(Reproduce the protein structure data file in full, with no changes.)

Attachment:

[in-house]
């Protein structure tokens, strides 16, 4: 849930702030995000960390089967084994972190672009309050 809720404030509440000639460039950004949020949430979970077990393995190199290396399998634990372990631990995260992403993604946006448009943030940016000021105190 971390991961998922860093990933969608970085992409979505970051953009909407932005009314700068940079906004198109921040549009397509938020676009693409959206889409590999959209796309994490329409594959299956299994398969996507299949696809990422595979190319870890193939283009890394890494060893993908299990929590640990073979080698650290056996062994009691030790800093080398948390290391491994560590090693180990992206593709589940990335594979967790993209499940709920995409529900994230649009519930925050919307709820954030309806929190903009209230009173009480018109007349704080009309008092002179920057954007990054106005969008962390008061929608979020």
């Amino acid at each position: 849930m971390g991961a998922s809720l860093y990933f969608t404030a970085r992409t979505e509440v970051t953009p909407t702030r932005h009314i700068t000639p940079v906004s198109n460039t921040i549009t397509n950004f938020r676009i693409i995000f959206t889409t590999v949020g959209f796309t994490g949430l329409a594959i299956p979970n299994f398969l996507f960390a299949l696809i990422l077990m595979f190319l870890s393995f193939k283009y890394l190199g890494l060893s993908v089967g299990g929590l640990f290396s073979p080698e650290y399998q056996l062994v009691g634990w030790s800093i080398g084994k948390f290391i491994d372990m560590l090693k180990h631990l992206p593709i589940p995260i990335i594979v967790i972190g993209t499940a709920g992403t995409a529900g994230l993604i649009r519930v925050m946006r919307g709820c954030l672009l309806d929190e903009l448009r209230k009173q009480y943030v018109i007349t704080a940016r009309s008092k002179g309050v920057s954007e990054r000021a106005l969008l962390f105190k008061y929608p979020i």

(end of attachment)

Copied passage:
[in-house]
């Protein structure tokens, strides 16, 4: 849930702030995000960390089967084994972190672009309050 809720404030509440000639460039950004949020949430979970077990393995190199290396399998634990372990631990995260992403993604946006448009943030940016000021105190 971390991961998922860093990933969608970085992409979505970051953009909407932005009314700068940079906004198109921040549009397509938020676009693409959206889409590999959209796309994490329409594959299956299994398969996507299949696809990422595979190319870890193939283009890394890494060893993908299990929590640990073979080698650290056996062994009691030790800093080398948390290391491994560590090693180990992206593709589940990335594979967790993209499940709920995409529900994230649009519930925050919307709820954030309806929190903009209230009173009480018109007349704080009309008092002179920057954007990054106005969008962390008061929608979020």
């Amino acid at each position: 849930m971390g991961a998922s809720l860093y990933f969608t404030a970085r992409t979505e509440v970051t953009p909407t702030r932005h009314i700068t000639p940079v906004s198109n460039t921040i549009t397509n950004f938020r676009i693409i995000f959206t889409t590999v949020g959209f796309t994490g949430l329409a594959i299956p979970n299994f398969l996507f960390a299949l696809i990422l077990m595979f190319l870890s393995f193939k283009y890394l190199g890494l060893s993908v089967g299990g929590l640990f290396s073979p080698e650290y399998q056996l062994v009691g634990w030790s800093i080398g084994k948390f290391i491994d372990m560590l090693k180990h631990l992206p593709i589940p995260i990335i594979v967790i972190g993209t499940a709920g992403t995409a529900g994230l993604i649009r519930v925050m946006r919307g709820c954030l672009l309806d929190e903009l448009r209230k009173q009480y943030v018109i007349t704080a940016r009309s008092k002179g309050v920057s954007e990054r000021a106005l969008l962390f105190k008061y929608p979020i």